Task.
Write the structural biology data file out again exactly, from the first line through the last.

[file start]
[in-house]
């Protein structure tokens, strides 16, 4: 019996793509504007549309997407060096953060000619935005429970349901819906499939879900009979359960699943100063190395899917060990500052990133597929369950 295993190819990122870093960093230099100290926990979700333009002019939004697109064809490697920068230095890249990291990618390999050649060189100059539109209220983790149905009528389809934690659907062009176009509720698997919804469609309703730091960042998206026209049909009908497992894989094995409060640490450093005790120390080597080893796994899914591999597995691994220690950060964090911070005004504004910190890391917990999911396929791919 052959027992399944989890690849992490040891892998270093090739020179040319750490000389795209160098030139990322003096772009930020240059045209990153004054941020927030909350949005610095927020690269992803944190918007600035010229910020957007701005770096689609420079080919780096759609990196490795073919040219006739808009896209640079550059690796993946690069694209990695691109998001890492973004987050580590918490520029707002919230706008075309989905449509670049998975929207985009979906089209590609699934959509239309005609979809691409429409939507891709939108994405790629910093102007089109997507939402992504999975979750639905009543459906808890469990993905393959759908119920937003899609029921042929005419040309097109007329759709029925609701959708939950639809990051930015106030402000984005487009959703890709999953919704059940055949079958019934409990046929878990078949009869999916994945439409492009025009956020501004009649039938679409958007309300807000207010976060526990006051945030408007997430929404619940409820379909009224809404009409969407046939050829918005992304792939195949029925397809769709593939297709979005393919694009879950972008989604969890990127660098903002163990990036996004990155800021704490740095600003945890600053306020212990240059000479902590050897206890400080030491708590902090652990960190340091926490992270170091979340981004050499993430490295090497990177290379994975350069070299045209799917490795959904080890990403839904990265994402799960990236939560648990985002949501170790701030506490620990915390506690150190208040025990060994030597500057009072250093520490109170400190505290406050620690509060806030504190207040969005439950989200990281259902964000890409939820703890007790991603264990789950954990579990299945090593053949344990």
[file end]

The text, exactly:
[in-house]
């Protein structure tokens, strides 16, 4: 019996793509504007549309997407060096953060000619935005429970349901819906499939879900009979359960699943100063190395899917060990500052990133597929369950 295993190819990122870093960093230099100290926990979700333009002019939004697109064809490697920068230095890249990291990618390999050649060189100059539109209220983790149905009528389809934690659907062009176009509720698997919804469609309703730091960042998206026209049909009908497992894989094995409060640490450093005790120390080597080893796994899914591999597995691994220690950060964090911070005004504004910190890391917990999911396929791919 052959027992399944989890690849992490040891892998270093090739020179040319750490000389795209160098030139990322003096772009930020240059045209990153004054941020927030909350949005610095927020690269992803944190918007600035010229910020957007701005770096689609420079080919780096759609990196490795073919040219006739808009896209640079550059690796993946690069694209990695691109998001890492973004987050580590918490520029707002919230706008075309989905449509670049998975929207985009979906089209590609699934959509239309005609979809691409429409939507891709939108994405790629910093102007089109997507939402992504999975979750639905009543459906808890469990993905393959759908119920937003899609029921042929005419040309097109007329759709029925609701959708939950639809990051930015106030402000984005487009959703890709999953919704059940055949079958019934409990046929878990078949009869999916994945439409492009025009956020501004009649039938679409958007309300807000207010976060526990006051945030408007997430929404619940409820379909009224809404009409969407046939050829918005992304792939195949029925397809769709593939297709979005393919694009879950972008989604969890990127660098903002163990990036996004990155800021704490740095600003945890600053306020212990240059000479902590050897206890400080030491708590902090652990960190340091926490992270170091979340981004050499993430490295090497990177290379994975350069070299045209799917490795959904080890990403839904990265994402799960990236939560648990985002949501170790701030506490620990915390506690150190208040025990060994030597500057009072250093520490109170400190505290406050620690509060806030504190207040969005439950989200990281259902964000890409939820703890007790991603264990789950954990579990299945090593053949344990």